Yahoo CEO and president Tim Koogle is hard at work figuring out exactly how that's going to be done. Koogle appeared this week at the Robertson Stephens & Company Technology 97 conference to explain to the investment community how the company achieved its surprise profit for the fourth quarter ending December 31. In an interview with CNET after the event, he discussed how Yahoo is thinking about going even further in future.
Some of the ideas on the list--and Koogle stresses they are just ideas at this stage in the game--involve delving more deeply into e-commerce.
But Koogle is thinking about tweaking the company's business model in future. He said the company will launch as early as next quarter a new site that will provide a search engine to help customers find particular products or merchants. The site will generate revenue for Yahoo through advertising sales, he said.
Koogle says that this new site may eventually provide Yahoo with another source of revenue.
"If we bring enough value to merchants by bringing people to their sites, I would think they would be happy to pay us a portion of the transaction," he said. He added that Yahoo would wait until a commercial site had been running at least a year before proposing such a concept to merchants.
Koogle is also considering breaking off popular content areas within the Yahoo site into their own sites. Yahoo's stock-quote content area, for example, has generated two to three times the volume the company originally anticipated.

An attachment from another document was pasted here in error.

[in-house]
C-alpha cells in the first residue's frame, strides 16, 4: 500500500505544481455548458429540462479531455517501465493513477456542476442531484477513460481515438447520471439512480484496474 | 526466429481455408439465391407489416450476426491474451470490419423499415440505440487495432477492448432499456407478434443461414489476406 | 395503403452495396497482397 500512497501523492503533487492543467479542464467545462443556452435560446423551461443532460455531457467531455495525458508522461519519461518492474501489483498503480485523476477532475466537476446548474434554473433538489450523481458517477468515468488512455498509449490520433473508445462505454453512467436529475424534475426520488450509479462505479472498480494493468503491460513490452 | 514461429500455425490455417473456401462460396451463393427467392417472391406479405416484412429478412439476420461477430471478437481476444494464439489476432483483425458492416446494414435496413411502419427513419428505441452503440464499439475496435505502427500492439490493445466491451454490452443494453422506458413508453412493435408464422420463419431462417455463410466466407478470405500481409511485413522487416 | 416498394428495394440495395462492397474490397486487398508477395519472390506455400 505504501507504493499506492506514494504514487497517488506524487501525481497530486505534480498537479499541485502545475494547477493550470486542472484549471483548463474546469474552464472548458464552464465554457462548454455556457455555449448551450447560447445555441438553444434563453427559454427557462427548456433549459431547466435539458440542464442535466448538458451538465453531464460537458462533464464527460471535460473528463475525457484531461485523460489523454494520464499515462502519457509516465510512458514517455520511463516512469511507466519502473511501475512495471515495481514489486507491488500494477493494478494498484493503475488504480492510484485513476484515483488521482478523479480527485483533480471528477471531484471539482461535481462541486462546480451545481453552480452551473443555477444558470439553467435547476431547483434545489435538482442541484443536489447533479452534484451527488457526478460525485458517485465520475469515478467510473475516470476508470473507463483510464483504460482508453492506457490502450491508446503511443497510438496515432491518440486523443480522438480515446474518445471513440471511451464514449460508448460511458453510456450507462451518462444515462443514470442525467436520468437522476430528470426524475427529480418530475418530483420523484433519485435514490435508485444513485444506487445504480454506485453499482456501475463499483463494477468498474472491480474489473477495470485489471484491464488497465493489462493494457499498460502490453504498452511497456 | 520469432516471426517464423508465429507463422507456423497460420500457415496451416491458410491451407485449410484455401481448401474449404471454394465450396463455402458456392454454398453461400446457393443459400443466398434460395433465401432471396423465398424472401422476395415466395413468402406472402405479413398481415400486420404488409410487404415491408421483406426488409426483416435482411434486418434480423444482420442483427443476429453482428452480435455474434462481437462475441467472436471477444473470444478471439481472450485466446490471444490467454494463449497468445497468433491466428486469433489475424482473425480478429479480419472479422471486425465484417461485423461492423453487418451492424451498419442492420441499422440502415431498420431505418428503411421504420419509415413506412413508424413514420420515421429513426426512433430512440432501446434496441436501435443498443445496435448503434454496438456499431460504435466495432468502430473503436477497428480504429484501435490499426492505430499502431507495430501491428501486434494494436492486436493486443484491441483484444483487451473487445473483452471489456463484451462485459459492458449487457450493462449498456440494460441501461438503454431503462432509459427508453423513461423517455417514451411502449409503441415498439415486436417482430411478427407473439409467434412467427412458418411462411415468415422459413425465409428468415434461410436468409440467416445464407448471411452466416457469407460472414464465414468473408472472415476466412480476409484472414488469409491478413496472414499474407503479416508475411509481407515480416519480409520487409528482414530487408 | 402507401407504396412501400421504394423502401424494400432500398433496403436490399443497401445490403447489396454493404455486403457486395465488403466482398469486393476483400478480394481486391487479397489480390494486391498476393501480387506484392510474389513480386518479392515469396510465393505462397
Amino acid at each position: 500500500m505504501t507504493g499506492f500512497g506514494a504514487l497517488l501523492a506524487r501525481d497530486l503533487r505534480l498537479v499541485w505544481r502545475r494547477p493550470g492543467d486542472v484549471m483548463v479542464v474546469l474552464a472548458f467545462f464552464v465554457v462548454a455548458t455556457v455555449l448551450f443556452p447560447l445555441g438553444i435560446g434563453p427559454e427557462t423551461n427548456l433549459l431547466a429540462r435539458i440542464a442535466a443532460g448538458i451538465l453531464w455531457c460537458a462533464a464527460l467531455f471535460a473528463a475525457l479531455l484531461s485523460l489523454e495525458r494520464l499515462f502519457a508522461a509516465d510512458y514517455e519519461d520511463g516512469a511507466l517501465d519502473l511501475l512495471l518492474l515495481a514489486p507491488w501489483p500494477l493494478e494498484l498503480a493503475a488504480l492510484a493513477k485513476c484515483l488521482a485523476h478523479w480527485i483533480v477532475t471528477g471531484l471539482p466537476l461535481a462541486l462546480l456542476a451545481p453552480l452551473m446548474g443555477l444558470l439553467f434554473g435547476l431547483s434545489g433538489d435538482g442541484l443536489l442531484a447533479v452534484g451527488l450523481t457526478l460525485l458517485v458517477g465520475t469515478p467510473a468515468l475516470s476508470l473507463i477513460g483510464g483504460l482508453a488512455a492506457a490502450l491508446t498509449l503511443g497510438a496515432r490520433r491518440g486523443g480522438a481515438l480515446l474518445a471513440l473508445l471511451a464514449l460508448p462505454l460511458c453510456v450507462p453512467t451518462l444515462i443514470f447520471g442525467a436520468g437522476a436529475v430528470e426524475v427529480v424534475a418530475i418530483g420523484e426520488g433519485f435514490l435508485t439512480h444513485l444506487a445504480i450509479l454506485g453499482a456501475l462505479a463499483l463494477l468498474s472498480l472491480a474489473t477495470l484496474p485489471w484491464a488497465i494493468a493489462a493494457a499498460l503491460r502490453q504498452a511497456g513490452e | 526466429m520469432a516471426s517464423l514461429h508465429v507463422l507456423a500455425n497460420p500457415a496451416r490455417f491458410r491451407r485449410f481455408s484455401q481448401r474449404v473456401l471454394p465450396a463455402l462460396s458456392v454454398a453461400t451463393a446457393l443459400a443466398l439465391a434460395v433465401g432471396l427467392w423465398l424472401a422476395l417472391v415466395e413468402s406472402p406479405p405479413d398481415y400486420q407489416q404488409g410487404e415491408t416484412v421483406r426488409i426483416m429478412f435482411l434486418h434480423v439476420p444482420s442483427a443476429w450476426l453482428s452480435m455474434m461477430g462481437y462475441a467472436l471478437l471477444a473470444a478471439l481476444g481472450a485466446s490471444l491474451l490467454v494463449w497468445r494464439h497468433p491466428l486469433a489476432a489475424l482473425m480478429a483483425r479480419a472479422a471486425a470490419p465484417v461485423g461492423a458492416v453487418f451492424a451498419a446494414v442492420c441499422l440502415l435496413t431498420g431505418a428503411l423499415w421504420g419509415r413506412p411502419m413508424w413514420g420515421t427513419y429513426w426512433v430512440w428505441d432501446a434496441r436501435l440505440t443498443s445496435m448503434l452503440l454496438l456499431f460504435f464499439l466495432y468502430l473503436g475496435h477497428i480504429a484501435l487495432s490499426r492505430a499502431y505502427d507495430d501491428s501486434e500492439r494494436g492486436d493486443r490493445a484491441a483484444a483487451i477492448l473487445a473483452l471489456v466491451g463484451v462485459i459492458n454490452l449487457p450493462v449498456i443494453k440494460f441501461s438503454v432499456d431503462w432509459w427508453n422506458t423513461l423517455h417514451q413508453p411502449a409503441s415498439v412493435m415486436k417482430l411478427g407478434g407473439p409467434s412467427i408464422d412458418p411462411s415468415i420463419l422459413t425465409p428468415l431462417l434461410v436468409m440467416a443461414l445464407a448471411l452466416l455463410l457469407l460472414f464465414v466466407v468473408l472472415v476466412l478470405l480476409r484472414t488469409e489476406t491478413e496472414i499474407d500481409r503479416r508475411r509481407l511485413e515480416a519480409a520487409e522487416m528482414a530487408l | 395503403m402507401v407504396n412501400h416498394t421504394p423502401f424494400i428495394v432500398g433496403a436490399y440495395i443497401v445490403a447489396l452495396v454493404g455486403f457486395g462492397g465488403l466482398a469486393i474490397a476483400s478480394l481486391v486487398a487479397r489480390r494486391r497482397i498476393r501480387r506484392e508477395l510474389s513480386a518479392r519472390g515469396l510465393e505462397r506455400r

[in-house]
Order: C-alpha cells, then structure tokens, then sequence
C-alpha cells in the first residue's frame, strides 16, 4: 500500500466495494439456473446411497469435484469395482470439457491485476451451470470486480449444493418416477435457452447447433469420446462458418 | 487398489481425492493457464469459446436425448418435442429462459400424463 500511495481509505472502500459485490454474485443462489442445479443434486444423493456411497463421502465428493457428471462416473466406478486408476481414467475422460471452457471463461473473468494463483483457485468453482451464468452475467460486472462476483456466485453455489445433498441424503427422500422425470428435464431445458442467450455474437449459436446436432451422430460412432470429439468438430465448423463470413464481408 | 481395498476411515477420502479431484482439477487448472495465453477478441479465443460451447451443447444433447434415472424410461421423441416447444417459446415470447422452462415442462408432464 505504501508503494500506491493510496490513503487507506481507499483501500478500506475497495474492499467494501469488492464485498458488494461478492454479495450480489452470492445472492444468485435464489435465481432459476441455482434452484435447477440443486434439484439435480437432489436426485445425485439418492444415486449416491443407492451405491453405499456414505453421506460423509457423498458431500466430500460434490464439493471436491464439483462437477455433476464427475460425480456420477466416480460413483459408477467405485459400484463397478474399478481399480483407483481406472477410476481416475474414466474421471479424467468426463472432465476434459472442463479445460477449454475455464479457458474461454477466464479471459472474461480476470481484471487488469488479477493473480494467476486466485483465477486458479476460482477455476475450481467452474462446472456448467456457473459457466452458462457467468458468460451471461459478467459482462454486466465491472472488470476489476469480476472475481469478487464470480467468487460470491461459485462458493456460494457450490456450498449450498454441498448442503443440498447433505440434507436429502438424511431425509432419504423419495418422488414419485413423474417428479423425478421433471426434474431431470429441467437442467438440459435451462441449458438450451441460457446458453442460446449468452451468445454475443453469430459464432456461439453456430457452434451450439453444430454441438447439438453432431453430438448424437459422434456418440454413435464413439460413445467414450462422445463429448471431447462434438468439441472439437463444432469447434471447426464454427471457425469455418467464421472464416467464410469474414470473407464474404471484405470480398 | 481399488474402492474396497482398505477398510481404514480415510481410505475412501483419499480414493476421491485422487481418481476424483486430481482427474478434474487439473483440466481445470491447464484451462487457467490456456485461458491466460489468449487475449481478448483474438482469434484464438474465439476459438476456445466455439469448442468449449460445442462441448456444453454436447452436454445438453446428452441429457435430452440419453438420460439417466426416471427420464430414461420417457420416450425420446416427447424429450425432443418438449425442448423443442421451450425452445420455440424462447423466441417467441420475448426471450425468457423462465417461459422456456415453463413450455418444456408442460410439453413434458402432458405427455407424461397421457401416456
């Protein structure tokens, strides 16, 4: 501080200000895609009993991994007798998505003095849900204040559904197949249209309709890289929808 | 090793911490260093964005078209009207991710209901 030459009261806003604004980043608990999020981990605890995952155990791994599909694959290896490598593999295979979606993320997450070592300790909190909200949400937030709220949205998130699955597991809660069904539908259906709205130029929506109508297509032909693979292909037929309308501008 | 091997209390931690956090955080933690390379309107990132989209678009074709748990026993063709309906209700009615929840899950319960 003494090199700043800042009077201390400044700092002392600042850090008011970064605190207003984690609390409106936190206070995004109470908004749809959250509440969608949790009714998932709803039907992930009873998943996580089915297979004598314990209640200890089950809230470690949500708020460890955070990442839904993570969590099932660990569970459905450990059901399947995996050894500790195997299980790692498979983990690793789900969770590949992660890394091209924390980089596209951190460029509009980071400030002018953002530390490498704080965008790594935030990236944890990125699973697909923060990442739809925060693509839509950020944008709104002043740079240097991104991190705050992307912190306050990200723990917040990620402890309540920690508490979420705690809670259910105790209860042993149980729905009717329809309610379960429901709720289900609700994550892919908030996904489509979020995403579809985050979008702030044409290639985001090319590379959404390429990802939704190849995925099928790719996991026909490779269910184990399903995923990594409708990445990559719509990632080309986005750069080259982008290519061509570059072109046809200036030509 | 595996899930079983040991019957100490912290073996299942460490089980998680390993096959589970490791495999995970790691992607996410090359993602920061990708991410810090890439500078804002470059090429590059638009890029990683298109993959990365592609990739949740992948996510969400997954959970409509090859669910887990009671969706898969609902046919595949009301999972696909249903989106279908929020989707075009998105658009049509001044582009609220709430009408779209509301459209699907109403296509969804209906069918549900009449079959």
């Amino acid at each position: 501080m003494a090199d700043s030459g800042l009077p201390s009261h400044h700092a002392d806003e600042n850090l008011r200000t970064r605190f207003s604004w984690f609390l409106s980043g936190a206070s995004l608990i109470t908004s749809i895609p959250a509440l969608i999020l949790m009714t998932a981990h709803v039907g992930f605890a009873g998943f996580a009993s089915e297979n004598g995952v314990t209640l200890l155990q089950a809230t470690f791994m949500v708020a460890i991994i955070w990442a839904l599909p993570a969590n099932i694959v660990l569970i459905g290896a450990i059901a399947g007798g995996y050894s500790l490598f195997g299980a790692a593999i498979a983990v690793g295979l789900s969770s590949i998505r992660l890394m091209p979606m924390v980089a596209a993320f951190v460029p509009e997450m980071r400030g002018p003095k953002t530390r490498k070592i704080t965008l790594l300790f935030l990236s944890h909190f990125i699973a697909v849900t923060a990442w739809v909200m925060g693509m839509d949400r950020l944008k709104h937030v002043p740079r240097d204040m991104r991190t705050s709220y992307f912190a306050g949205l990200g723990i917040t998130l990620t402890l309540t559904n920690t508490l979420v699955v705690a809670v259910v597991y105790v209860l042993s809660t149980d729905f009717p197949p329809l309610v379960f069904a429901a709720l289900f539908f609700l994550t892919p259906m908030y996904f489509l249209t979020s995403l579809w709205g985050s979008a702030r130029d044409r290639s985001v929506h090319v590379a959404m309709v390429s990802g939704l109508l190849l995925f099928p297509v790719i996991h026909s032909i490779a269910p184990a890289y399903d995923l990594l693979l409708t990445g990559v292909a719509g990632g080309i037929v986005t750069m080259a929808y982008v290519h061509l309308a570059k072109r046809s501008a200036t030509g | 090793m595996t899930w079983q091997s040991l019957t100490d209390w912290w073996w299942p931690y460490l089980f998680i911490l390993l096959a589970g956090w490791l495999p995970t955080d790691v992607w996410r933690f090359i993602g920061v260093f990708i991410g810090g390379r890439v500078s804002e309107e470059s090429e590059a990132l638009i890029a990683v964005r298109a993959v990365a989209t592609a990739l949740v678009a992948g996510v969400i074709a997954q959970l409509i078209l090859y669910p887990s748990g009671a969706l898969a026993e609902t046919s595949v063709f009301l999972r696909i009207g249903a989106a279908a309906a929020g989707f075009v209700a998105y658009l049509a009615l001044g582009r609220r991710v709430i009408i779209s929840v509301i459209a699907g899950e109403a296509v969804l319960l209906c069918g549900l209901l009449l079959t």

"Popular subject categories on the Yahoo site may ultimately be broken out into a specialty site," Koogle said.
Such sites could cost more to market, but Yahoo could charge more for advertising because the audience would be more defined.
With such plans under consideration, Koogle sounded a confident note this week about Yahoo's growth path. But he doesn't want investors to expect too much too soon.
"We continue to invest in the company and run a disciplined company...We're not expecting to achieve sustained profitability until early 1998," Koogle said. "We plan to run at a break-even rate through the year, but if our revenues are stronger than anticipated, then it'll drop to the bottom line."
Yahoo, which currently derives its revenues from advertising, may experience the same seasonality in its advertising revenues that publications encounter: a slower first quarter coming off the busy holiday push and a summer lull during the third quarter, Koogle said.
Yahoo, which turned a profit several quarters sooner than Wall Street had expected, reported net profits of $96,000 in its fourth quarter on revenues of $8.5 million. Its operating income broke even.